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PatPat set to receive a financial backing from SoftBank worth of $500 million



PatPat, a California-based children’s apparel brand, is scheduled to get exclusive financial funding from SoftBank.

According to persons acquainted with the situation, the online marketplace for apparel and maternity supplies is considering an IPO.

The SoftBank Vision Fund 2-backed company has undertaken preliminary talks with possible advisers, according to the sources, who asked not to be identified since the information isn’t public.


According to them, a stock sale might take place as early as this year, raising roughly $500 million. According to two of the sources, PatPat may be worth over $3 billion.

According to the persons, the company, doing business as Interfocus Inc., is eyeing IPO sites such as Hong Kong. One of the sources indicated it might potentially opt to list in the United States.

The persons indicated that discussions are still ongoing and that parameters of the offering, such as size, location, and timing, might change. PatPat did not reply to demands for comment right away.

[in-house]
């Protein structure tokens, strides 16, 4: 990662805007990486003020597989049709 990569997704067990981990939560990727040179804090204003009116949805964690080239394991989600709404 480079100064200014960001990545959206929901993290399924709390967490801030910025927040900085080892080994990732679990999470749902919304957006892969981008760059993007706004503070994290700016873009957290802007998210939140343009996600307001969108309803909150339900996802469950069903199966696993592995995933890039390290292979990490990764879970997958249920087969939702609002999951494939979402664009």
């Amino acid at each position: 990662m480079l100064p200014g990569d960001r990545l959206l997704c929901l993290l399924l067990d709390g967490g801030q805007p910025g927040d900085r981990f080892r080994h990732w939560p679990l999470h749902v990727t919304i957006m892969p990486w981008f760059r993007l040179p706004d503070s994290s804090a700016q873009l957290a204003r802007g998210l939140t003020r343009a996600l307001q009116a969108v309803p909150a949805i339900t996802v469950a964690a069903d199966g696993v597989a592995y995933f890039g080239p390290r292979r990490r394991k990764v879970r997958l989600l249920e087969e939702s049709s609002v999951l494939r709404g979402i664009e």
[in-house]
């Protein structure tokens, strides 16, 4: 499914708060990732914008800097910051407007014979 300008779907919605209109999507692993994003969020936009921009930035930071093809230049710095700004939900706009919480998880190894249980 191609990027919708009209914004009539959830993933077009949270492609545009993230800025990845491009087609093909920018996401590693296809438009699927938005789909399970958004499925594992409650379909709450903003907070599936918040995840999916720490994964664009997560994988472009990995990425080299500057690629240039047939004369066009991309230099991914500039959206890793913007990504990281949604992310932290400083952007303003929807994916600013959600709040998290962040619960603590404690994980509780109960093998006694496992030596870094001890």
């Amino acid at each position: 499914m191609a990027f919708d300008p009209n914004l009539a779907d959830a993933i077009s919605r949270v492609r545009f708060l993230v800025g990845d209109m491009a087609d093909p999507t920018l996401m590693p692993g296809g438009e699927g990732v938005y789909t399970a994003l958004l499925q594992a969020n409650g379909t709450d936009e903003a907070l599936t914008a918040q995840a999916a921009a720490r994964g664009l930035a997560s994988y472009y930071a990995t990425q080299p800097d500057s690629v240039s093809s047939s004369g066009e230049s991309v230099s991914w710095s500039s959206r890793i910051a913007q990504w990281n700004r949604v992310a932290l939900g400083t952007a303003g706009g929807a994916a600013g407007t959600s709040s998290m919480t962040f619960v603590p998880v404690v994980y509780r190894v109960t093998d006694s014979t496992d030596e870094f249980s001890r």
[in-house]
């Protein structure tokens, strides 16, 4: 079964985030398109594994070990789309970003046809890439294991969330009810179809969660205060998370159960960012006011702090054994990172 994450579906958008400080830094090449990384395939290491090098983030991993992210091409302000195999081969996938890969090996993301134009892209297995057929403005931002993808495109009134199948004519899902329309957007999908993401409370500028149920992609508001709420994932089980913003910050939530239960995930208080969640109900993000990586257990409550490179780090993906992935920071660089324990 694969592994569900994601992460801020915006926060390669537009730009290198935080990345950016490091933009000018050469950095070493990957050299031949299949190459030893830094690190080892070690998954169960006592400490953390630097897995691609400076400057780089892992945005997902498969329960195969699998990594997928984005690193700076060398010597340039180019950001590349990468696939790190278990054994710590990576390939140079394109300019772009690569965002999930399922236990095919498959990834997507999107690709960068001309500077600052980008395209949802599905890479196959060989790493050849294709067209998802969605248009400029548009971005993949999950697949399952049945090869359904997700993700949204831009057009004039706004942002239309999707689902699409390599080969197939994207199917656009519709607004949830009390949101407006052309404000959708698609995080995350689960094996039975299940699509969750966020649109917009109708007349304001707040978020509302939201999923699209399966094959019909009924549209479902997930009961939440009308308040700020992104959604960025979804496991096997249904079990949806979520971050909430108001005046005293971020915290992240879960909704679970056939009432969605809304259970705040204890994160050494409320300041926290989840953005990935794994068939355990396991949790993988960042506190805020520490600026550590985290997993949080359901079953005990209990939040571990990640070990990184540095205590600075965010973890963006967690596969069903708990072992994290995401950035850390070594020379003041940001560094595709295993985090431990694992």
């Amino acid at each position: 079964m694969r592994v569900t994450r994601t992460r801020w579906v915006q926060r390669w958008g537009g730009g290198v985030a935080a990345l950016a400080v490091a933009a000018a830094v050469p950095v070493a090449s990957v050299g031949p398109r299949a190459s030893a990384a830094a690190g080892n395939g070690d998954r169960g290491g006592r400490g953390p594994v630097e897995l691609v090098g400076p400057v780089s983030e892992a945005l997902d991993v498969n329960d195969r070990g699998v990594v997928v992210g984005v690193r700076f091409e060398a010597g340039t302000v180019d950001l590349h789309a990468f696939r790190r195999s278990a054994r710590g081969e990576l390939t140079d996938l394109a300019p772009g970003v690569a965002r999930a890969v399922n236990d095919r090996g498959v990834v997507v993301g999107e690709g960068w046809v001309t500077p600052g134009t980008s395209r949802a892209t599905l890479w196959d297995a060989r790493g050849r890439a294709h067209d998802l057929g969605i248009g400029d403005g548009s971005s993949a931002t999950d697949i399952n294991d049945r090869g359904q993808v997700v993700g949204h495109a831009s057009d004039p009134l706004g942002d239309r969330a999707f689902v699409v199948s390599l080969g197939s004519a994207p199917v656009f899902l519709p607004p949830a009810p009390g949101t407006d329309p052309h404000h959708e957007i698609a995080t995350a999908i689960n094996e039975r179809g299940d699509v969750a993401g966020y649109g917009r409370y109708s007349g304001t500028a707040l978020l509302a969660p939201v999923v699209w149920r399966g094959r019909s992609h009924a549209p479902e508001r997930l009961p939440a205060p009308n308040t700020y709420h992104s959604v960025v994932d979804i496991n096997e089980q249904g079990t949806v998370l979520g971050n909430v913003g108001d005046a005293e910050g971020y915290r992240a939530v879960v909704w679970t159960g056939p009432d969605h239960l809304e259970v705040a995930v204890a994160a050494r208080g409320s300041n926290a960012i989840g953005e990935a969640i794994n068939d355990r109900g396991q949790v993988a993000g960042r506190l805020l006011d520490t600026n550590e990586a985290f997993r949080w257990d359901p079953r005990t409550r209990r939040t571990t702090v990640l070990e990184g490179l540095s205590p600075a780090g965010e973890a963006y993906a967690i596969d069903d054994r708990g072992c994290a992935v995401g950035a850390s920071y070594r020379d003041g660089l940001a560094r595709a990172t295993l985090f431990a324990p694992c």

According to a statement on current investor Ince Capital’s website, PatPat finished a $160 million series D2 financing round in August, a month after receiving $510 million in its C and D1 rounds. DST Global, Capital Today, General Atlantic, and Ocean Link are among the other supporters listed in the announcement.

PatPat, a clothes and maternity goods company was founded in 2014 in Mountain View, California by two former Oracle Corp. engineers, distributes licensed brands like as Care Bears and Smurfs, according to its website.

According to its LinkedIn page, the company has offices in California and Shenzhen and employs over 1,000 people.


According to Ince’s statement, the company relies heavily on China’s garment supply chain sector and logistical infrastructure, and it serves customers in more than 100 countries and territories.

In China, cross-border e-commerce is expanding, with foreign businesses taking advantage of the country’s fashion supply chain and lower-cost logistics to fulfill the current Covid-19-fueled demand for online shopping. Last year, Shein, a Chinese fast fashion platform, surpassed Inc. in the number of shopping apps downloaded from U.S. stores.


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